Skilled finishers can achieve any number of looks in this material using different finishing tools and adding sand or other aggregates; however, different manufacturers offer a wide selection of products for specific looks or applications, so one must consult and comply with the manufacturer’s specifications to get the desired results.

Two-component gypsum veneer plaster systems use separate basecoat and finish coat materials. The basecoat plaster in these systems is much stronger than conventional plaster. Once applied over the substrate, it can receive the finish coat approximately two hours after it has set, or once proper “suction” has been reached. This system works particularly well over masonry block surfaces since it can be used to level out minor irregularities in those surfaces. The finish coat in these systems may also be finished to smooth or textured profiles.

While much veneer plaster is hand-applied using traditional trowel methods, there are also specially formulated veneer plaster mixes for machine application. Timing is very critical when using a machine to apply these fast-setting materials, since sufficient time must be allowed to both spray the material and clean the machine between batches to ensure even setting. The basecoat of machine-applied plaster is sprayed in two passes at right angles. For example the first pass may be floor to ceiling, and the second pass is side to side. Depending on the texture desired, the finish coat is either hand- or machine-applied.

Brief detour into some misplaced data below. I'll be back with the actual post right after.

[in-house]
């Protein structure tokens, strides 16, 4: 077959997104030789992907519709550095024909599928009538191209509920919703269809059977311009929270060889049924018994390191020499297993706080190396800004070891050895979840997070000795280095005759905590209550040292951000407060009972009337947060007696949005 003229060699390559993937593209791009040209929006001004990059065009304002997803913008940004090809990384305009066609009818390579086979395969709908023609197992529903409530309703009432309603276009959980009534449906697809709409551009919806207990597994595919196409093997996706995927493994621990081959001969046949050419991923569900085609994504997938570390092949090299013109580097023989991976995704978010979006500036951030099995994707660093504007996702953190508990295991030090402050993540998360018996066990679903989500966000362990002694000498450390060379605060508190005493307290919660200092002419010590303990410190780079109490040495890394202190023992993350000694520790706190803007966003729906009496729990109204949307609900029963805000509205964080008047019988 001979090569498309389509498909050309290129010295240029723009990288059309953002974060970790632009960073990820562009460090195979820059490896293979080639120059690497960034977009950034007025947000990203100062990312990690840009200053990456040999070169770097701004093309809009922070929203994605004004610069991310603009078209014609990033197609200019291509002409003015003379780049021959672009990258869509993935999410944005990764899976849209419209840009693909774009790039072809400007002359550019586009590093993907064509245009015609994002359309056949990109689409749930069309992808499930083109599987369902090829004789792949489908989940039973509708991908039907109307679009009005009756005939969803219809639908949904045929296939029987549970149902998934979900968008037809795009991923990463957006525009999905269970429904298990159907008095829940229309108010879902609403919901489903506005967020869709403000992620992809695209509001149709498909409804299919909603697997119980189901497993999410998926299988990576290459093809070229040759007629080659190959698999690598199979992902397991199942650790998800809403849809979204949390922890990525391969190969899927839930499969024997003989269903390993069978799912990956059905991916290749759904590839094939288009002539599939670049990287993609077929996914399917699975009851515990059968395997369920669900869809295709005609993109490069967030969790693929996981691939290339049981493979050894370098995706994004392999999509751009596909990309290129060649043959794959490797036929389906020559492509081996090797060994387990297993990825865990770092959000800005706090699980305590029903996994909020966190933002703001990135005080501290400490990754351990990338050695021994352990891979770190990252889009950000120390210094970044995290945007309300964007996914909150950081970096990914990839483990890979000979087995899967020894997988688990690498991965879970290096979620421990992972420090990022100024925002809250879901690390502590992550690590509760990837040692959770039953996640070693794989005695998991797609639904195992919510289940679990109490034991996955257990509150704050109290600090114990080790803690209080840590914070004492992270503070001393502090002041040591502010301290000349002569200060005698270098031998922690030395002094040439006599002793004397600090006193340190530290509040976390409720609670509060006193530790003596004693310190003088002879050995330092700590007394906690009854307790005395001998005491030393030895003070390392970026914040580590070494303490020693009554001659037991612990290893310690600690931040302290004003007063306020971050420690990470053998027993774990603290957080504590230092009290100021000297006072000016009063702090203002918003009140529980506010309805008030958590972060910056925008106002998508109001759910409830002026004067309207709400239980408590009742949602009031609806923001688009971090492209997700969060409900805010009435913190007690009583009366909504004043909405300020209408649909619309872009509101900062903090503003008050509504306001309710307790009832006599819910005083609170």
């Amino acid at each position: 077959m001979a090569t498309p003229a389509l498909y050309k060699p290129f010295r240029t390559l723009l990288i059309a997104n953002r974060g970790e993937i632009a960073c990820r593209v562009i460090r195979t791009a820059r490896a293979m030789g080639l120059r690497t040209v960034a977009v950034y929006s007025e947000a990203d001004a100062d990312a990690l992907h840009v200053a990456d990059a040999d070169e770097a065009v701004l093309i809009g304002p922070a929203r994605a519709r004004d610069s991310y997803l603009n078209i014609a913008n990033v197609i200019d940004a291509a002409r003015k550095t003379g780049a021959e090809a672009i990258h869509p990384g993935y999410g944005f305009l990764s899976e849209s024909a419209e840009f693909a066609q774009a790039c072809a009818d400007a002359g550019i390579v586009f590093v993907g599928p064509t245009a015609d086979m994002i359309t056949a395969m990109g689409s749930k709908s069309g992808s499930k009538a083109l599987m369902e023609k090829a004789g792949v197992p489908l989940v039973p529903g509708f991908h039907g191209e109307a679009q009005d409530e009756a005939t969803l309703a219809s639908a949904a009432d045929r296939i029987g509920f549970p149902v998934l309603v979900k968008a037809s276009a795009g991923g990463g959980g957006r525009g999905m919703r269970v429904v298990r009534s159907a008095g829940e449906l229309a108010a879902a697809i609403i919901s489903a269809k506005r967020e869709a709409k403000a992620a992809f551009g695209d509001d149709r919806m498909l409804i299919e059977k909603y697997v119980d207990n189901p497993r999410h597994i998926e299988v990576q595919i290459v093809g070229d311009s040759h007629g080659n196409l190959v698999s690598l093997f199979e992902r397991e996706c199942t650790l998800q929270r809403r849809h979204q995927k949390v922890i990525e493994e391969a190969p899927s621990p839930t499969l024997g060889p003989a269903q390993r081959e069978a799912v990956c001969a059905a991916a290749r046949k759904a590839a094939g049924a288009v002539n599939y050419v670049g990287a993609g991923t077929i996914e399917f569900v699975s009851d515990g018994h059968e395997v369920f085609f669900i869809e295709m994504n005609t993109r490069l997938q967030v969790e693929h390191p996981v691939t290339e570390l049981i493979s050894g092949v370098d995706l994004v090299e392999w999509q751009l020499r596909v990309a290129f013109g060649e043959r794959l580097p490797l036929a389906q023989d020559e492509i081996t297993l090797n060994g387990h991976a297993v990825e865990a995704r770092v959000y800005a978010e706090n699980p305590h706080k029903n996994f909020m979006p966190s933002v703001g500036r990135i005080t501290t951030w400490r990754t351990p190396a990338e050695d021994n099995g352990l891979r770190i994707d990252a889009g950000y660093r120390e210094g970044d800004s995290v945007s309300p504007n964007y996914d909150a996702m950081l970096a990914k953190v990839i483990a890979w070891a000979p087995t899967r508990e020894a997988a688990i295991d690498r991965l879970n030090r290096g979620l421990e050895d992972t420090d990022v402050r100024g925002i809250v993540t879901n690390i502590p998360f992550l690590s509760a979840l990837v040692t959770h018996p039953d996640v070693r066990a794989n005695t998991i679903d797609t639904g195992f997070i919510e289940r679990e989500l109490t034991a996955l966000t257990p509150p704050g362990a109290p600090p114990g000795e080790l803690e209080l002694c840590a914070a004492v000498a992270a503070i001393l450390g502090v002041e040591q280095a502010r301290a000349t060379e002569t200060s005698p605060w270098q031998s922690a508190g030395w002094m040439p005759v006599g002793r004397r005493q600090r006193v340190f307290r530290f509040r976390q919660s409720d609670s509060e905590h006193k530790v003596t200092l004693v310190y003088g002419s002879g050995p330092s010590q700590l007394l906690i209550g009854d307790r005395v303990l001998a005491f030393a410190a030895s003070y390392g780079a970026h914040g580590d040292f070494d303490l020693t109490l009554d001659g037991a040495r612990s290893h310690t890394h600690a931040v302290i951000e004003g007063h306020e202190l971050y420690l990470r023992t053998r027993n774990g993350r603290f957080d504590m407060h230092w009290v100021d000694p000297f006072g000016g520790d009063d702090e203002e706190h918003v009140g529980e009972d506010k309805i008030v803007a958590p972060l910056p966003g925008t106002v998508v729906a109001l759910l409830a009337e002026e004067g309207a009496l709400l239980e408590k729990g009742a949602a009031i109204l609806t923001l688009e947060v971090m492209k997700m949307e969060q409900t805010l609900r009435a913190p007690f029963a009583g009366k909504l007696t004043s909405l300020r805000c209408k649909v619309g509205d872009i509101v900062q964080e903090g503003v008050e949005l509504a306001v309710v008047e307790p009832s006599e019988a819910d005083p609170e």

APPLICATION TO BLUE BOARD

As already mentioned, veneer plaster is most frequently applied to gypsum veneer plaster base, or blue board. Blue board is installed following basically the same good practices as are used to install regular wallboard; however, there is a specific standard for its application: ASTM C 844, “Standard Specification of Gypsum Base to Receive Gypsum Veneer Plaster.” Special attention must be given to the steps taken to reinforce the joints prior to the application of the plaster, since the plaster is relatively thin. Likewise, outside corners must be properly reinforced using metal cornerbeads. Based on manufacturer’s recommendations, either paper or mesh tape may be used to reinforce joints.